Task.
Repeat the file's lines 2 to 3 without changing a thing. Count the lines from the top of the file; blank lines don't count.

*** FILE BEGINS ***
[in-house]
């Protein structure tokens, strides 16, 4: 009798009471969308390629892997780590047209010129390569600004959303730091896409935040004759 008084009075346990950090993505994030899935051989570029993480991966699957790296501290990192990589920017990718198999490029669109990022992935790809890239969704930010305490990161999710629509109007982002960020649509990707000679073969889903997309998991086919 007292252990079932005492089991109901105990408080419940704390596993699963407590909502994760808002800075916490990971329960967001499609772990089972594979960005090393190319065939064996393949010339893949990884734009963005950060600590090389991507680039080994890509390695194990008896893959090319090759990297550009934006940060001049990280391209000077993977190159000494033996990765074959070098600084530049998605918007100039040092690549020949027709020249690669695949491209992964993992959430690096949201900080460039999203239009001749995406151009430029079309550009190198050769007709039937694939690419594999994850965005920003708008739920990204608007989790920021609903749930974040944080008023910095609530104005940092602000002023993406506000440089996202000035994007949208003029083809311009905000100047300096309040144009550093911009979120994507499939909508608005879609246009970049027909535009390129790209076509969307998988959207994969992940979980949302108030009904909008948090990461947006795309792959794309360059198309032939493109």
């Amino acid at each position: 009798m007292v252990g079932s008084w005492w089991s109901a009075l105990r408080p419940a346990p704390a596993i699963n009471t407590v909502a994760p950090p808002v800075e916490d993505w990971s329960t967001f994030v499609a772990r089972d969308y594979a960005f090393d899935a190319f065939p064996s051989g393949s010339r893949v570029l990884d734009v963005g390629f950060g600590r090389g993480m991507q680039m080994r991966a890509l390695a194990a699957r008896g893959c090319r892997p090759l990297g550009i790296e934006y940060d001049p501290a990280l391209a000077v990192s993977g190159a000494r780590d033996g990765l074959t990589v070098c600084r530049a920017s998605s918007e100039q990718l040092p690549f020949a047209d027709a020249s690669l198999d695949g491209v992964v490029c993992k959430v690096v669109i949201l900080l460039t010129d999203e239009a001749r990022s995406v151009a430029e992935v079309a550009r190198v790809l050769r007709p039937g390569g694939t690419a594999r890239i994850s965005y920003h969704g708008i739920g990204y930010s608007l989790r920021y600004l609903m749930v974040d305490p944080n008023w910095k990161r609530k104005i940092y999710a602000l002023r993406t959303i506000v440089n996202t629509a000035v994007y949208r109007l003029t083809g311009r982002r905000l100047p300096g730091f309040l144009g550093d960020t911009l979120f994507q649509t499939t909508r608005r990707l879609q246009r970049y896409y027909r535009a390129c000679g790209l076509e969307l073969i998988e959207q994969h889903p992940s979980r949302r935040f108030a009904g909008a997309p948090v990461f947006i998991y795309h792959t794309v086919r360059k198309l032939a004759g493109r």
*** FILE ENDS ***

């Protein structure tokens, strides 16, 4: 009798009471969308390629892997780590047209010129390569600004959303730091896409935040004759 008084009075346990950090993505994030899935051989570029993480991966699957790296501290990192990589920017990718198999490029669109990022992935790809890239969704930010305490990161999710629509109007982002960020649509990707000679073969889903997309998991086919 007292252990079932005492089991109901105990408080419940704390596993699963407590909502994760808002800075916490990971329960967001499609772990089972594979960005090393190319065939064996393949010339893949990884734009963005950060600590090389991507680039080994890509390695194990008896893959090319090759990297550009934006940060001049990280391209000077993977190159000494033996990765074959070098600084530049998605918007100039040092690549020949027709020249690669695949491209992964993992959430690096949201900080460039999203239009001749995406151009430029079309550009190198050769007709039937694939690419594999994850965005920003708008739920990204608007989790920021609903749930974040944080008023910095609530104005940092602000002023993406506000440089996202000035994007949208003029083809311009905000100047300096309040144009550093911009979120994507499939909508608005879609246009970049027909535009390129790209076509969307998988959207994969992940979980949302108030009904909008948090990461947006795309792959794309360059198309032939493109």
């Amino acid at each position: 009798m007292v252990g079932s008084w005492w089991s109901a009075l105990r408080p419940a346990p704390a596993i699963n009471t407590v909502a994760p950090p808002v800075e916490d993505w990971s329960t967001f994030v499609a772990r089972d969308y594979a960005f090393d899935a190319f065939p064996s051989g393949s010339r893949v570029l990884d734009v963005g390629f950060g600590r090389g993480m991507q680039m080994r991966a890509l390695a194990a699957r008896g893959c090319r892997p090759l990297g550009i790296e934006y940060d001049p501290a990280l391209a000077v990192s993977g190159a000494r780590d033996g990765l074959t990589v070098c600084r530049a920017s998605s918007e100039q990718l040092p690549f020949a047209d027709a020249s690669l198999d695949g491209v992964v490029c993992k959430v690096v669109i949201l900080l460039t010129d999203e239009a001749r990022s995406v151009a430029e992935v079309a550009r190198v790809l050769r007709p039937g390569g694939t690419a594999r890239i994850s965005y920003h969704g708008i739920g990204y930010s608007l989790r920021y600004l609903m749930v974040d305490p944080n008023w910095k990161r609530k104005i940092y999710a602000l002023r993406t959303i506000v440089n996202t629509a000035v994007y949208r109007l003029t083809g311009r982002r905000l100047p300096g730091f309040l144009g550093d960020t911009l979120f994507q649509t499939t909508r608005r990707l879609q246009r970049y896409y027909r535009a390129c000679g790209l076509e969307l073969i998988e959207q994969h889903p992940s979980r949302r935040f108030a009904g909008a997309p948090v990461f947006i998991y795309h792959t794309v086919r360059k198309l032939a004759g493109r």